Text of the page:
[gmx-users] setting vdw cutoff with specific force-filed?

Yun Shi yunshi09 at gmail.com
Thu Aug 4 18:20:58 CEST 2011

Hi Justin and Mark,

Thank you very much for the reply.

I was using table 7 (Normal van der Waals Parameters) to calculate
non-bonded vdw interactions that are not between third neighbors, such as
CH1 carbons between different chains in a biomolecular system. Anything
wrong here?

I understand that it is the force that dictates the MD evolution, and I
calculated in this case as F = 12 * 9.85^2 / 1.5^13 = 5.98 kJ/mol/nm for the
repulsion term. The force from different directions on a atom in a
homogeneous system would cancel each other to some extend, but what about
the energy arises from this interaction? Would this considerably affect the
calculation of, say, binding energy of a ligand to a receptor from
thermodynamic integration or pulling simulation?

Besides, the GROMOS 53a6 paper used triple range scheme for calculations of
nonbonded interactions, and I guess it was rlist = 0.8 nm while rvdw =
rcoulomb = 1.4 nm. So is this considered to be accurate enough in
calculating free enthalpies of solvation since we know the interactions
between 0.8 and 1.4 nm were calculated every 5 steps?

The paper also used reaction-field instead PME to account for long-range
electrostatic interactions. I heard some people argue that PME would be more
accurate and it seemed to be utilized more often even in gromacs tutorials.
So does this mean certain accuracy could be achieved by using triple range
scheme and reaction-field together because the errors they incur
respectively somehow cancel out each other?

Thanks a lot,

Yun Shi

On 04/08/11, "Justin A. Lemkul"  <jalemkul at vt.edu> wrote:
> Yun Shi wrote:
> >Hi all,
> >
> >I am working with GROMOS 53a6 ff in GROMACS 4.5, and I assume a
Lennard-Jones interaction function was used for short-range vdw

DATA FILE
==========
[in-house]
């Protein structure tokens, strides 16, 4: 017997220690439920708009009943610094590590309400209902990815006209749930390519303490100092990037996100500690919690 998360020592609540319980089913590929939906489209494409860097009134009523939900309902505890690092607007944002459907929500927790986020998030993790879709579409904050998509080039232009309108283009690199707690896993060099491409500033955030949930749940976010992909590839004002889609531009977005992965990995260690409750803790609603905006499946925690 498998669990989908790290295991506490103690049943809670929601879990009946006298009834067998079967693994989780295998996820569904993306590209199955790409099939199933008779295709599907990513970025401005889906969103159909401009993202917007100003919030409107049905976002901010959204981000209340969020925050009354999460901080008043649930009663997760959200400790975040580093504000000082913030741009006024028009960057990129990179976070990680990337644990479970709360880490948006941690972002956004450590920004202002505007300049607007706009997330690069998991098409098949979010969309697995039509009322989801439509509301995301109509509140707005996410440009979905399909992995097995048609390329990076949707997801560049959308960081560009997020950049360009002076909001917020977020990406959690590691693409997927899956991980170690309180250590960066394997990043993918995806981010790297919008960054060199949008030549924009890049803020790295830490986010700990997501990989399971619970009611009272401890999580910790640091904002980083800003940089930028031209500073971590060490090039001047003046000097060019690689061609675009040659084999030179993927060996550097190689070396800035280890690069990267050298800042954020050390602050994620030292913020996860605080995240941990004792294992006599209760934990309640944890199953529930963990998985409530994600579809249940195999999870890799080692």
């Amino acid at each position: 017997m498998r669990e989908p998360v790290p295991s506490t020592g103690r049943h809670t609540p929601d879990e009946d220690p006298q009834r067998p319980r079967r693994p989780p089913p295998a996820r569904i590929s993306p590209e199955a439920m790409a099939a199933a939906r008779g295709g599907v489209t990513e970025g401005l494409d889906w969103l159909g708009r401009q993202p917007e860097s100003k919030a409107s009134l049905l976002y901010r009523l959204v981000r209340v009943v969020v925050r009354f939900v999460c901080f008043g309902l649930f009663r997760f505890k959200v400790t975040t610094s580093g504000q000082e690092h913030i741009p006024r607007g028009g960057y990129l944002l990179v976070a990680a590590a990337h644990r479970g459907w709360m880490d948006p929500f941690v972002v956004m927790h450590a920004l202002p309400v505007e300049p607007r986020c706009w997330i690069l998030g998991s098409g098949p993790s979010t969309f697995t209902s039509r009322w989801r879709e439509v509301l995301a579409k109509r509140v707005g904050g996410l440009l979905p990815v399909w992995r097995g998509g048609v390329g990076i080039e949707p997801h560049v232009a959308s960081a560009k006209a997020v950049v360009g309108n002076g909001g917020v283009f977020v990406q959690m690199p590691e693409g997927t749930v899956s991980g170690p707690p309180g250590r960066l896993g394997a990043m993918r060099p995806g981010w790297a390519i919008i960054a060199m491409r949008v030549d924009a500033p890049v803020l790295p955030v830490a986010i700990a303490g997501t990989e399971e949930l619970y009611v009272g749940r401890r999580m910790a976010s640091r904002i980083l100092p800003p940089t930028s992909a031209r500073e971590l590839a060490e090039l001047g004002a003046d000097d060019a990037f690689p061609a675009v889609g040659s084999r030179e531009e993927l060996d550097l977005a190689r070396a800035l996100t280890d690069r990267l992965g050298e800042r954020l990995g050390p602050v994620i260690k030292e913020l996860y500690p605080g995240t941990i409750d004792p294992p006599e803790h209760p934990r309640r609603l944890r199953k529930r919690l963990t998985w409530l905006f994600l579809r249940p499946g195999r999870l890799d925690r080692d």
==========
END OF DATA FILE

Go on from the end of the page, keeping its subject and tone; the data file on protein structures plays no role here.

> >
> > From the reference paper /A Biomolecular Force Field Based on the Free
Enthalpy of Hydration and Solvation: The GROMOS Force-Field Parameter Sets
53A5 and 53A6/, I found that for example,
> >
> >when rvdw = 1.5nm, the repulsion term of the interaction between two CH1
type atoms (C12ij = 9.85^2) can be calculated as 9.850*9.850 / (1.5^12) =
0.747786 kJ/mol. So I wonder if this value is considered to be small enough
to be ignored.

You should pay attention to the column headings in table 7 so that you can
compute the contribution correctly. However, the magnitude of the energy of
any particular interaction is not really of any concern. The evolution of
the system depends on the *forces*, and it is likely that the sum of the
forces on any atom from all its repulsion interactions from atoms that are
(say) 1.4nm to 1.5nm away is very close to zero, except in highly
non-homogeneous spatial distributions of particles. In any case, the sum of
that contribution will be much smaller than the other contributions.


> >
> >In addition, it seems not until 5 nm does the dispersion term become
larger than the repulsion term in this case, so would turning on Dispersion
Correction between, say 1.5 to 5 nm introduce more errors than turning it
> >
> You should use the cutoff described the authors of the force field, in
this case rvdw=1.4.  Unless you can demonstrate that by using a different
value you can achieve superior results, stick with the specifics of
parameterization.  I have never seen ill effects of setting rvdw=1.4 and
using dispersion correction with this force field.
> -Justin
> --
> ==============================
> Justin A. Lemkul
> Ph.D. Candidate
> ICTAS Doctoral Scholar
> Department of Biochemistry
> Virginia Tech
> Blacksburg, VA
> jalemkul[at]vt.edu | (540) 231-9080
> http://www.bevanlab.biochem.vt.edu/Pages/Personal/justin
> ========================================
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